posted by dpm on 02/04/2013
Long before crashpads and sticky rubber shoes, Native Americans were attracted to the same rocky outcrops that climbers are today. If you've climbed at either of America's two most popular bouldering areas, Hueco Tanks or Bishop, you've likely seen evidence of their passing in the form of rock art known as petroglyphs (carved into rock) or pictographs (painted on the rock).
In fact, you can't take a trip to Hueco Tanks without watching a short educational video that discusses the archeological importance of the pictographs found throughout the park. Some of the oldest pictographs in America are found at Hueco Tanks, an area that for thousands of years was home to many different tribes of Native Americans. While modern climbers are attracted to the huecos that make excellent and unique scooped handholds, native people were attracted to the same huecos because of their ability to hold water in the otherwise arid landscape. Protecting the unique pictographs that the natives left is one of the main reasons that the Park enacted restrictions to minimize the impacts that boulderers could have on them.
Beautiful petroglyphs on Sky Rock, Bishop, California. Photo: Phillip Colla/oceanlight.com
Similar evidence of native people can be found scattered throughout Bishop California's volcanic tablelands, home to the popular Happies and Sads bouldering areas. A short walk away from some of America's best bouldering, it's possible to find extravagant petroglyphs carved into the dark patina of the stone. As a user group overall, climbers recognize the importance and significance of these rare glimpses into the past and are invested in protecting them by not climbing near them.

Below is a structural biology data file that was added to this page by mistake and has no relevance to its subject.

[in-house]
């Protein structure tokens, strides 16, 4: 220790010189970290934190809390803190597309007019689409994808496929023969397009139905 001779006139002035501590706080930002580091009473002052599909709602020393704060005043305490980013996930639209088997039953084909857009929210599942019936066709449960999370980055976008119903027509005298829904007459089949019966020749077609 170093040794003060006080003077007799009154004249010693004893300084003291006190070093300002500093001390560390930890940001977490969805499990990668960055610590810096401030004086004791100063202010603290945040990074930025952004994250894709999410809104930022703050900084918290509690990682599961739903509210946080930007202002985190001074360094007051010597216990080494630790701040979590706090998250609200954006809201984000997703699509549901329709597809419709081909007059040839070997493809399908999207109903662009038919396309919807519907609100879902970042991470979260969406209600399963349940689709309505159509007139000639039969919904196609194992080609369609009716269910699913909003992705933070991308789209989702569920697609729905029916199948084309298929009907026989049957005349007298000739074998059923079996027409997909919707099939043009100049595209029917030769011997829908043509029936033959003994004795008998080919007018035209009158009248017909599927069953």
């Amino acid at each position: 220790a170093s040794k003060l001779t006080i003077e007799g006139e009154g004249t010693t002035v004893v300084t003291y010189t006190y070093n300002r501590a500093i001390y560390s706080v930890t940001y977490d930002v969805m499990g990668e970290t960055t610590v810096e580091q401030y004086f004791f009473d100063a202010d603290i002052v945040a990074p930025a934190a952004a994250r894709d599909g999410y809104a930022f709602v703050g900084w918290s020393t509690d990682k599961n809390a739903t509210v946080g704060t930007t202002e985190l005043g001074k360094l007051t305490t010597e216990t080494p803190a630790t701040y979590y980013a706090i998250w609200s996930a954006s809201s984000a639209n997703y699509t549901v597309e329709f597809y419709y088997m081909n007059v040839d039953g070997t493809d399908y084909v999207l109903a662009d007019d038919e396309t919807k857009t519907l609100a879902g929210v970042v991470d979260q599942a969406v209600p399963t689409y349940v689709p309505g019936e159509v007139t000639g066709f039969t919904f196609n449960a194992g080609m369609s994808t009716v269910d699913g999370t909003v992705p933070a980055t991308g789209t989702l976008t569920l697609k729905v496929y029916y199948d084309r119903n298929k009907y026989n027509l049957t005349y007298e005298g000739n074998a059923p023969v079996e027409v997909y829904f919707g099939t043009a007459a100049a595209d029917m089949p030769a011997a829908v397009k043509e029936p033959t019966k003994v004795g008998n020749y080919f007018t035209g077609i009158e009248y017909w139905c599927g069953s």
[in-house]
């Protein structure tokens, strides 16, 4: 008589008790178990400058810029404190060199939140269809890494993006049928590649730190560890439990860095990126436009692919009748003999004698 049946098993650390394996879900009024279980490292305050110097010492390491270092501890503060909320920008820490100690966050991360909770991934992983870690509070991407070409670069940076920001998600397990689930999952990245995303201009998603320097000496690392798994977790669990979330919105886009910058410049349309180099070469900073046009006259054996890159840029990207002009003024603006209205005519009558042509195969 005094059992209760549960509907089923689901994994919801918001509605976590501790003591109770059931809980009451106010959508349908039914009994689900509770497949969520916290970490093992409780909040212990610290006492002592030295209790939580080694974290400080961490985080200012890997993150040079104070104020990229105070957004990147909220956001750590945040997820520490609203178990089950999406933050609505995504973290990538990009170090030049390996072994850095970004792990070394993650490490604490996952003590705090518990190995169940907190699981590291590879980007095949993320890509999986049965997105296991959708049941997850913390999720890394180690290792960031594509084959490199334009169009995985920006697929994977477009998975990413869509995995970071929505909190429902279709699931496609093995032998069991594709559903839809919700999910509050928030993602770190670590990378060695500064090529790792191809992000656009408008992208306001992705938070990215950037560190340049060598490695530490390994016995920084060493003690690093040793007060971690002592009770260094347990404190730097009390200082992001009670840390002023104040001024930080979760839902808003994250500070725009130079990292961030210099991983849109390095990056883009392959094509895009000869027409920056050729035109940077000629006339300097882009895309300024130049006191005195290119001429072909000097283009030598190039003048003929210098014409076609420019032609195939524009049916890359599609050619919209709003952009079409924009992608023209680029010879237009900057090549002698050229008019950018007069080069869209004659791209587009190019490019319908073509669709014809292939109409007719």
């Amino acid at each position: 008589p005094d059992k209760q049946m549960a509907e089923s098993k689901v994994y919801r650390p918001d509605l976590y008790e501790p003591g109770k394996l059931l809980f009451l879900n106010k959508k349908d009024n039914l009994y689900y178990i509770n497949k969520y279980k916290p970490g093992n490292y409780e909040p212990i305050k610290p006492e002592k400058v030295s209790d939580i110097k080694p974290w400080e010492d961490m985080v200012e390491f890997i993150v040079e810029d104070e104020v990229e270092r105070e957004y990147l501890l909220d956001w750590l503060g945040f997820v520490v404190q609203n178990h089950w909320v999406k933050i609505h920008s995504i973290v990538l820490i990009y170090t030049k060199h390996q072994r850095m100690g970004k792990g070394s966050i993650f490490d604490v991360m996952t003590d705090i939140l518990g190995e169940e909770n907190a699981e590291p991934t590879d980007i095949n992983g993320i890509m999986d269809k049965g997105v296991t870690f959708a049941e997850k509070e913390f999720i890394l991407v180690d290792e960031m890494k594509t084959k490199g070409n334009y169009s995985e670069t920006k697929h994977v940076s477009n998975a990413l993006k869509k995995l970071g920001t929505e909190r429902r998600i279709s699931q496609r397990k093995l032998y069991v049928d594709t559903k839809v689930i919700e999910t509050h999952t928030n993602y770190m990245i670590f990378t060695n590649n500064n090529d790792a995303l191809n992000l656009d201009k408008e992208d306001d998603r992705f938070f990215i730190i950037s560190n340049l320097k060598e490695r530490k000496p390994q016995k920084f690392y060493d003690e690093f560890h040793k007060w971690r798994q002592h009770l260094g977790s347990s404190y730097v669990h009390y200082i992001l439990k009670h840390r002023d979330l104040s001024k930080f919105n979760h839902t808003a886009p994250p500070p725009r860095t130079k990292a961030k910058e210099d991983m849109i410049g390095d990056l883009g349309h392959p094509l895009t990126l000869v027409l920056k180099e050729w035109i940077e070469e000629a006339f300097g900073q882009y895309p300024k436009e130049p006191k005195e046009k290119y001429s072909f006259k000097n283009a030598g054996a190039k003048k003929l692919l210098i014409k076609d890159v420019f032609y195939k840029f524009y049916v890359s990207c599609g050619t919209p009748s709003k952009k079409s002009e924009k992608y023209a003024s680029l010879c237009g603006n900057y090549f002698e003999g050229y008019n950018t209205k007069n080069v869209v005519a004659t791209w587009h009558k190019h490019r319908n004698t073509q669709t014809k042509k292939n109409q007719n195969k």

In mid-November of last year, I was appalled to read news of an outrageous act of vandalism in Bishop's Tablelands. Using ladders, drills, and generator-powered saws, thieves actually cut some petroglyphs out of the rock and stole them. According to the LA Times, the Bureau of Land Management reported that at least four petroglyphs were stolen and many more were damaged during what they called, "the worst act of vandalism (they'd) ever seen."
Raymond Andrews, tribal historic preservation officer of the Bishop Paiute Tribe, inspects the damage at the vandalism site. Photo: Mariniji.com
The BLM immediately offered a reward of $1000 for information leading to the arrest of the individuals involved. The Bishop Paiutes pitched in another $1000 dollars toward the reward money. In addition, a climber started a Facebook campaign and Indiegogo page with the mission: "Let's help increase the "Reward to Catch and Prosecute the Bishop Petroglyph Thieves" and protect the petroglyphs from future damage." They set a target goal of $1200 and then exceeded their goal, raising a total of $1686. Knowing immediately that the thieves may not be caught, the fund gave donors the option to choose where their donation would go in that event: interpretive programs, camera surveillance of the site, stewardship training, or the Access Fund in conjunction with the Paiute Tribe's Historic Preservation division.
Reward sign showing one of the damaged petroglyphs. Photo: Puvungna.com
In light of the tragic vandalism to the rock and art that is priceless to both the natives and climbers, it was refreshing to see the community band together in an effort to prevent this from happening again.
On February 1, the BLM announced that they had received an anonymous tip and the petroglyphs were recovered. From their press release: "Petroglyph panels taken from a major rock art site north of Bishop have been recovered. Suspects(s) have not been identified and BLM is continuing its investigation, so cannot release further details at this time. Reward funds totaling $9,000 have been donated or pledged for information leading to the conviction of the responsible party(ies)."
While getting the petroglyphs back is an awesome development in this story, irreparable damage has been done. There is no word yet on what the BLM and the Paiute tribe will decide to do with the damaged rock art.
Anybody with information about the theft is asked to contact BLM law enforcement at (760) 937-0301 or (760) 937-0657. The suspect(s) may have experience and access to masonry cutting tools. If you're climbing in Bishop, keep your eyes peeled.